Romantics at School
The Mind of the European Romantics
The differences between English and German scholarship provide some of the oldest wheezes in the academic trade; they ought not to be true, not any more, but, alas, they sometimes are, and the conjunction of the two books under review not only illustrates but exaggerates them. The English book is extravagantly amateur and casual, the Germanic (Dr. Schenk is Czech by birth) forbiddingly categorical; it is a matter of creampuffs and kartoffelklösse.
Morris Marples, a schoolmaster himself, has taken his topic as a hobby-horse to be ridden as moderately as the objectives of diversion and gentle exercise require. His title, Romantics at School, means certainly no more and perhaps a bit less than it says. By “Romantics” Mr. Marples means Wordsworth, Coleridge, Southey, Keats, Shelley, and Byron; by “school” he means any pre-university educational institution. So we learn what happened to these six poets-to-be, up to about the period of their late teens, that is, just about to the point where they started to write poetry of some individuality. Not surprisingly, the story is full of holes; few observers, recognizing in these six urchins future stars of the Survey of English Lit., recorded their words or thoughts on crucial occasions. Mr. Marples is thus reduced, from time to time, to rather empty speculation; à propos Wordsworth’s sense of “huge and mighty forms” on the lake at Winander, all he has to say is:
These things are not easily explained. Was Wordsworth in fact a genuine mystic, in touch with a spiritual reality—if that is possible? Or do his strange experiences belong more properly to the field of the psychologist? Were they no more than illusions, hallucinations, figments of the poetical imagination? We shall not attempt to answer these difficult questions [p.31].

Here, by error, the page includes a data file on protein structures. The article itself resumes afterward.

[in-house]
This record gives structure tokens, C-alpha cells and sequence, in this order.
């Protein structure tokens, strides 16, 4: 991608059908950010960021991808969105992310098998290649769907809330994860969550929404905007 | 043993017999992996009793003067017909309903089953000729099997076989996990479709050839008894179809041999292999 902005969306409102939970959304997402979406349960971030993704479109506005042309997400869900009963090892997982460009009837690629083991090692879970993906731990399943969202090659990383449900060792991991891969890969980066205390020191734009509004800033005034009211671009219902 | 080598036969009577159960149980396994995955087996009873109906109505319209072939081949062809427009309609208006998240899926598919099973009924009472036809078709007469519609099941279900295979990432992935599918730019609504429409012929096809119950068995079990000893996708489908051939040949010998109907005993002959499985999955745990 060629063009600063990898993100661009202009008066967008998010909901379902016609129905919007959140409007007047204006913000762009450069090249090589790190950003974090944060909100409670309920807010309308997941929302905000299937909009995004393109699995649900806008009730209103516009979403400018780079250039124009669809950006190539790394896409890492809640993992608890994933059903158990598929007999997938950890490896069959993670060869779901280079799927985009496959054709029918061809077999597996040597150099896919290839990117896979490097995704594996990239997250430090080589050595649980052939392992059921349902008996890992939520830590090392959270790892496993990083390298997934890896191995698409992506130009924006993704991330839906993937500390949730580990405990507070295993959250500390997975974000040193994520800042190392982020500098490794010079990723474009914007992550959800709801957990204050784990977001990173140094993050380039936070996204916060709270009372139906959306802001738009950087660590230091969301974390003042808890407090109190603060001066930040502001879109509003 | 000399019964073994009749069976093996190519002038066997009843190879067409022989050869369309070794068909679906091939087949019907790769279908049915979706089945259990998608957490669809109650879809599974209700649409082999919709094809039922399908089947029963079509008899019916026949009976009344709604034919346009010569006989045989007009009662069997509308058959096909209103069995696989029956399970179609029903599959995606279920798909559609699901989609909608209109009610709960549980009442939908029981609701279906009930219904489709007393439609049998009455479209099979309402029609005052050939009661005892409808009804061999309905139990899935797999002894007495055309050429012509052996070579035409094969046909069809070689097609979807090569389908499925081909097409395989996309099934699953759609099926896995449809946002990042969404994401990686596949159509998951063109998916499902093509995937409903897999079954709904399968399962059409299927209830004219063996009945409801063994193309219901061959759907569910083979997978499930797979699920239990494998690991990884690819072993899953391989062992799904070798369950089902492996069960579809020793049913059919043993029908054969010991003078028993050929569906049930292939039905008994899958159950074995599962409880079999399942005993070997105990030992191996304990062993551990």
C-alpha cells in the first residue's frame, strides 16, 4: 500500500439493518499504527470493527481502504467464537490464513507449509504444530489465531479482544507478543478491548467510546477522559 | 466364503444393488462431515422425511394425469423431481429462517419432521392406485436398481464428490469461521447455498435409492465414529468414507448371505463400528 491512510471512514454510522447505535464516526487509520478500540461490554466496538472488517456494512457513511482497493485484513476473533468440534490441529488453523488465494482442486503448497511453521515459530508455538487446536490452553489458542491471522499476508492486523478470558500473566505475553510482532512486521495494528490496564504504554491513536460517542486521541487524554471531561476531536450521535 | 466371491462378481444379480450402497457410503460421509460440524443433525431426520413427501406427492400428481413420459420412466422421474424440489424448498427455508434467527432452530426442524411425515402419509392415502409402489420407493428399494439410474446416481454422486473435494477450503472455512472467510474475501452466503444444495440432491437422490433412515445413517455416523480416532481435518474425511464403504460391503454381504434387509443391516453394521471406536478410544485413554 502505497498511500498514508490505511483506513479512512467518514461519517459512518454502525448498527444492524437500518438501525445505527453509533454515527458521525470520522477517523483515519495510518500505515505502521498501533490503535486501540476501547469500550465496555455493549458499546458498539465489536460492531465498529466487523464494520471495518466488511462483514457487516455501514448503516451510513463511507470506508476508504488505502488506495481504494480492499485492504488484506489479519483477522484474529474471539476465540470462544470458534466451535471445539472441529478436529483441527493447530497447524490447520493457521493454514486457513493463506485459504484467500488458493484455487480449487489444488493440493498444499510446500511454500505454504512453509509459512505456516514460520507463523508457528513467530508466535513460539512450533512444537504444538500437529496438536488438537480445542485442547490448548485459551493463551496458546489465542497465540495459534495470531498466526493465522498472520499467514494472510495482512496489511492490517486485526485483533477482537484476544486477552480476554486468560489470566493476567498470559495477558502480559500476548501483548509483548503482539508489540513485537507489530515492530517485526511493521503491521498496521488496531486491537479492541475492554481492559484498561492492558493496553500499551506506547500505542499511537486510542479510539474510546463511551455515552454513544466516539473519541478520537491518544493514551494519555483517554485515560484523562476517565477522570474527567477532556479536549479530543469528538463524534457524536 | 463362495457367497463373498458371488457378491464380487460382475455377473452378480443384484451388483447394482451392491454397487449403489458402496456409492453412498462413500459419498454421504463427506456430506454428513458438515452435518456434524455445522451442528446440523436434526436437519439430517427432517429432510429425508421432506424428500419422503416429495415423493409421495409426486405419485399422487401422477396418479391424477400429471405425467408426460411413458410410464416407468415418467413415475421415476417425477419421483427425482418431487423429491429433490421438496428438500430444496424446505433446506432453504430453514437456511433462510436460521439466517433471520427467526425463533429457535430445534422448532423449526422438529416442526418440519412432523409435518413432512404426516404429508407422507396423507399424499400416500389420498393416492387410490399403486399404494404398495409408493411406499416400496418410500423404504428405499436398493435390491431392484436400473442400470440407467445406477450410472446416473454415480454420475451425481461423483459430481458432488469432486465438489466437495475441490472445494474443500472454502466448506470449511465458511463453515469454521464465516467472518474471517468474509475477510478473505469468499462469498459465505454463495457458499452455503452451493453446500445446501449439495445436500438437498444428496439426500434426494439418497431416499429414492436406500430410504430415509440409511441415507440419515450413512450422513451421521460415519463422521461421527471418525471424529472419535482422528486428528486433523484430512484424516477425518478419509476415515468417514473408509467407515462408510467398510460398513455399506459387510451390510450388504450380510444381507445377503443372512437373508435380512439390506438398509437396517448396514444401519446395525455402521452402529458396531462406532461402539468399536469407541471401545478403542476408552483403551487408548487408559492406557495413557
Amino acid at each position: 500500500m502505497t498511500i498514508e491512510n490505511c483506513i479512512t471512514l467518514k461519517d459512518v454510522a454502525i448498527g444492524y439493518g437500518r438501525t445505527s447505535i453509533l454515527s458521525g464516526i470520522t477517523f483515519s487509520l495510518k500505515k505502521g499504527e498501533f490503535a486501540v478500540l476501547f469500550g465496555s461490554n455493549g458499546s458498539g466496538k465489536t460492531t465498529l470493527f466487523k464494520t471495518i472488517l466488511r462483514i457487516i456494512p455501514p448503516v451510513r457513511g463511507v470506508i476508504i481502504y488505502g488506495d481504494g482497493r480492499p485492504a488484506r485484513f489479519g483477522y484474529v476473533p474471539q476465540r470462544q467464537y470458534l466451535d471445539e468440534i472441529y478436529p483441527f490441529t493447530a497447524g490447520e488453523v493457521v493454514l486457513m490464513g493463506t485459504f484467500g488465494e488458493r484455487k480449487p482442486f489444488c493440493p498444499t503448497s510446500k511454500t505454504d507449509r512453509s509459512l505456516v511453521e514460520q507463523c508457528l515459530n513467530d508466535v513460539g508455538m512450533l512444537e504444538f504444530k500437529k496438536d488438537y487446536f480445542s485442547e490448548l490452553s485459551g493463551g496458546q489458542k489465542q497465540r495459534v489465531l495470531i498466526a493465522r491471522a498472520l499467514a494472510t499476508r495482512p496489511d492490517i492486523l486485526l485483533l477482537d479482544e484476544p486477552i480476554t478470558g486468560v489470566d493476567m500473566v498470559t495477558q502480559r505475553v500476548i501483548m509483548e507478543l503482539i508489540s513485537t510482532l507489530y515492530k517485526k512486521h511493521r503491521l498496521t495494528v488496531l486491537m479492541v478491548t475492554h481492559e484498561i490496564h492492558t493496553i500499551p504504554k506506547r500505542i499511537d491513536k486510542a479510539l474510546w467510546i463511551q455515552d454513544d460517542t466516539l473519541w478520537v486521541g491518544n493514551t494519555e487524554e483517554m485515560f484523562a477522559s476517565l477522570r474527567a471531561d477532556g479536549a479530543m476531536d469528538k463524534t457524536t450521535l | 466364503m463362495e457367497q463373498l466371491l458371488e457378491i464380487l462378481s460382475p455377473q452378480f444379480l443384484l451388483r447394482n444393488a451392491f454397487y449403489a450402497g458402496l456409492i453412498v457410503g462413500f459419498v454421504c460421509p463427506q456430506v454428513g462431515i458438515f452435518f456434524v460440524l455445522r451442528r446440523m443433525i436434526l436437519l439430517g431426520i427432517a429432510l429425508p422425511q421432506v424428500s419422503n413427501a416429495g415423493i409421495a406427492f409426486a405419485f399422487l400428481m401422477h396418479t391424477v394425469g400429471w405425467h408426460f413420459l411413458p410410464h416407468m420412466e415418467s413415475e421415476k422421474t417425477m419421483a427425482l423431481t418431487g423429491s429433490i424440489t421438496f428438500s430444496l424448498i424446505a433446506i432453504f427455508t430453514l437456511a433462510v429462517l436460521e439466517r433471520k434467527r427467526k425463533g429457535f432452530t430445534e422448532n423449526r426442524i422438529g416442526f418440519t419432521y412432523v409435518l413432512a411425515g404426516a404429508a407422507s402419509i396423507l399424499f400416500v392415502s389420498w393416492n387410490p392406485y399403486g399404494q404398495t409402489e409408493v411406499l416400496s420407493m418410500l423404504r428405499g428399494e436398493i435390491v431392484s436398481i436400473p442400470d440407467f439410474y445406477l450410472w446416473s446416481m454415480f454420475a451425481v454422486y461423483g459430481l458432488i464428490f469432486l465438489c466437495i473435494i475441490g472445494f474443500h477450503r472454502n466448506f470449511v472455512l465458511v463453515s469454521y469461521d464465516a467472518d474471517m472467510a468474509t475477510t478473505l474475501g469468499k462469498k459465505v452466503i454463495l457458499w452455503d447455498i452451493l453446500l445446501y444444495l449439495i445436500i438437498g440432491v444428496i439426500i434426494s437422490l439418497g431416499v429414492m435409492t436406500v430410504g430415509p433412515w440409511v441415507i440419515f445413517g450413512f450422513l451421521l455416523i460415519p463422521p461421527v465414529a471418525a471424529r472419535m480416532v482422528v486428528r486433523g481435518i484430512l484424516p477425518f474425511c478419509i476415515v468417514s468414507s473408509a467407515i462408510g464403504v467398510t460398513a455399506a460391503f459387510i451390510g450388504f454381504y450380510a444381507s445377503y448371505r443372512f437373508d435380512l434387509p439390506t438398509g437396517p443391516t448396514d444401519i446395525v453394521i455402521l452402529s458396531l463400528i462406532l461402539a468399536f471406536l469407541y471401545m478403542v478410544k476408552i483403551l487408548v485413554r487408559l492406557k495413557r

You don’t have to buy a book to learn this sort of thing.
But more distressing even than the frequent lack of information is the failure of whatever information the author has accumulated to mean anything in particular. The Romantic poets as he describes them were high-spirited, intelligent schoolboys; they all got into various sorts and degrees of trouble, they all learned something more or less from their books, but very little that they did or failed to do bears in any particular way on their poetry. Concerning any six successful lawyers of the period, or any six random Anglican bishops, there would probably be a very similar story to tell—of eccentric or brutal or (occasionally) interesting teachers, of bad institutional food, boyish fights, friendships and escapades, more or less uncomprehending parents, and mooncalf love affairs. To do Mr. Marples credit, he doesn’t strain a nerve to make more of his materials than they amount to in themselves. He tells his six stories with some sense for the local color and some sympathy for the young gentlemen; and then, having conducted them to the portals of the University and the threshold of their careers as poets, he bids each in turn a businesslike farewell and turns to…
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